LOS ANGELES -- The image of USC players dancing in celebration at Pauley Pavilion remains etched in Kyle Anderson's brain.
The Trojans had just upset UCLA, 75-71, in overtime on Jan. 30 at Pauley Pavilion, and like any team that pulls off an upset over a rival, the Trojans were not shy about enjoying the victory at midcourt.
Anderson, a UCLA freshman, considers the moment his indoctrination to the crosstown rivalry between the Bruins and Trojans and would like nothing more than to return the favor when the teams have a rematch on Sunday at 12:30 p.m. PT at the Galen Center.
"Before the game, I didn't really think anything of it," Anderson said. "It was just a school rivalry but to lose to them, I really got the hang of the rivalry. I'm sold on it. How excited they looked when they beat us. How they did all the extra stuff on the middle of our court. I'm sold on it now so I'm looking to go do the same thing."
Losing to USC hurt the Bruins. Not only was it a humiliating performance for UCLA against a team with a losing record, it also knocked the Bruins three games out of first place in the Pac-12.
The Bruins now have new life in the Pac-12 title race, and a win would keep them tied for first in the conference with four games to go, but that doesn't mean the Bruins have forgotten how they felt after the loss to USC, feelings that resurfaced during practice this week.
"Seeing how they beat us here, everyone is a little pissed and more intense and angry," UCLA forward Travis Wear said. "We want to go over there, and we want to beat them."
Point guard Larry Drew II said after that loss that he wanted to "kill" USC the next time they played. The Bruins shot 38.2 percent from the field in that game and were two of 19 on 3-point attempts. They overcame a 15-point, second-half deficit to force overtime and had a lead early in the overtime period, but could not close the game.
USC won and erupted in an impromptu celebration at midcourt at Pauley Pavilion. Asked if UCLA players would do the same should they win on Sunday, Anderson left little doubt.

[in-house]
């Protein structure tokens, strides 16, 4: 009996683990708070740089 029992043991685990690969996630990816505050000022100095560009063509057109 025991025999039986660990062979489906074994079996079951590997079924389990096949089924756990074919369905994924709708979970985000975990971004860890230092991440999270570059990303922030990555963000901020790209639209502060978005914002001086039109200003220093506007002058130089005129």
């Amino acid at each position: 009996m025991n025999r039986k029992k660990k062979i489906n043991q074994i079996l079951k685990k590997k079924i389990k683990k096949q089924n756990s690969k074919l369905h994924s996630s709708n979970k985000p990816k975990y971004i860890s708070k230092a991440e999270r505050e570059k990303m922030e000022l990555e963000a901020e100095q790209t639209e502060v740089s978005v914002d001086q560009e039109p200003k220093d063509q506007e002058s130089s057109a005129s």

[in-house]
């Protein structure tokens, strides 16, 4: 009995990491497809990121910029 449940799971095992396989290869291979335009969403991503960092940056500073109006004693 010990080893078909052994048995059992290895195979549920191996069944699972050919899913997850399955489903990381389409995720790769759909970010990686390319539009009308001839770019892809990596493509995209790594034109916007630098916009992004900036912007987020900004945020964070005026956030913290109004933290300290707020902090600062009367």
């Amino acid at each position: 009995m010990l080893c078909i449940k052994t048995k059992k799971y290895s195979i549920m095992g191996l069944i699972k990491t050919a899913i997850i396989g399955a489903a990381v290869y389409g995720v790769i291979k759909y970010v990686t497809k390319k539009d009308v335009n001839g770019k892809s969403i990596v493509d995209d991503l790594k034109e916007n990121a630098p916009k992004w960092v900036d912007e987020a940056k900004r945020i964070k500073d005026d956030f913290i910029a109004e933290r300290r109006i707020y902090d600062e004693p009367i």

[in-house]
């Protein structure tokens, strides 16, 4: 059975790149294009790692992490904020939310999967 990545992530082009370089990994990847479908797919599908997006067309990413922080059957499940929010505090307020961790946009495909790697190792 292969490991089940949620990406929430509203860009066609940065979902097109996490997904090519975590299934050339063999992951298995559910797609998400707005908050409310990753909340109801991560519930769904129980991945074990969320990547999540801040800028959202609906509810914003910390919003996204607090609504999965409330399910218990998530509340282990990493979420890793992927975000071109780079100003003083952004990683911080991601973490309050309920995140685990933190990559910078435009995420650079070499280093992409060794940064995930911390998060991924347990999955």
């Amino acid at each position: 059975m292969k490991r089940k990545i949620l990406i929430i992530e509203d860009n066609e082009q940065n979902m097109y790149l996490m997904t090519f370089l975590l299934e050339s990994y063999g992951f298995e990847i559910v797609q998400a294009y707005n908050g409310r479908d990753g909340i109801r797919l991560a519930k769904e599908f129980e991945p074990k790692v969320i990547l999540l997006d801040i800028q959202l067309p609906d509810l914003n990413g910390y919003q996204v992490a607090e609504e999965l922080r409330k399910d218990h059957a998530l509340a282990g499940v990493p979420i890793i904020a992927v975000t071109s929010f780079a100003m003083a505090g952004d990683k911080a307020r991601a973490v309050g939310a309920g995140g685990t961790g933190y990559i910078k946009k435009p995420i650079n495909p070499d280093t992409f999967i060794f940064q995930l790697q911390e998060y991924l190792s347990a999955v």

"Absolutely," he said. "Absolutely, absolutely."
Simplified offense pays off: At Stanford last week, UCLA coach Ben Howland simplified the half-court playbook in an effort to jump-start a stagnant offense. He called plays out of only nine sets, essentially cutting the offensive playbook in half.
In past seasons, he said, he has used as many as 45 sets, and this season he has been using 18-20. A recent five-game slump during which the Bruins cracked 40 percent shooting only once got Howland thinking, and after the Bruins shot 37.7 percent in a loss at Cal on Feb. 14, Howland kept it simple the next game at Stanford.
"We went into the game Saturday and I told them, 'OK, these are the nine things that we're going to run,'" Howland said. "That's it. So let's execute what it is that we do and let's really execute those nine simple things well, reading the defense."
The Bruins executed as well as they have since conference play began. They defeated the Cardinal, 88-80, and shot 54.4 percent. It was the most points for UCLA in 16 Pac-12 games and the second-highest field goal percentage for the Bruins in a conference game.
"We're young, and it's just working on execution," Howland said. "What you run doesn't matter, it has to do with how you execute. Are you setting hard screens? Are you cutting hard? Are you coming off ball screens low? Reading at the end of the play. It's about reading what the defense gives you."
Muhammad good to go: UCLA leading scorer Shabazz Muhammad returned to practice Thursday after sitting out Tuesday's session with conjunctivitis. He is expected to play Sunday against USC.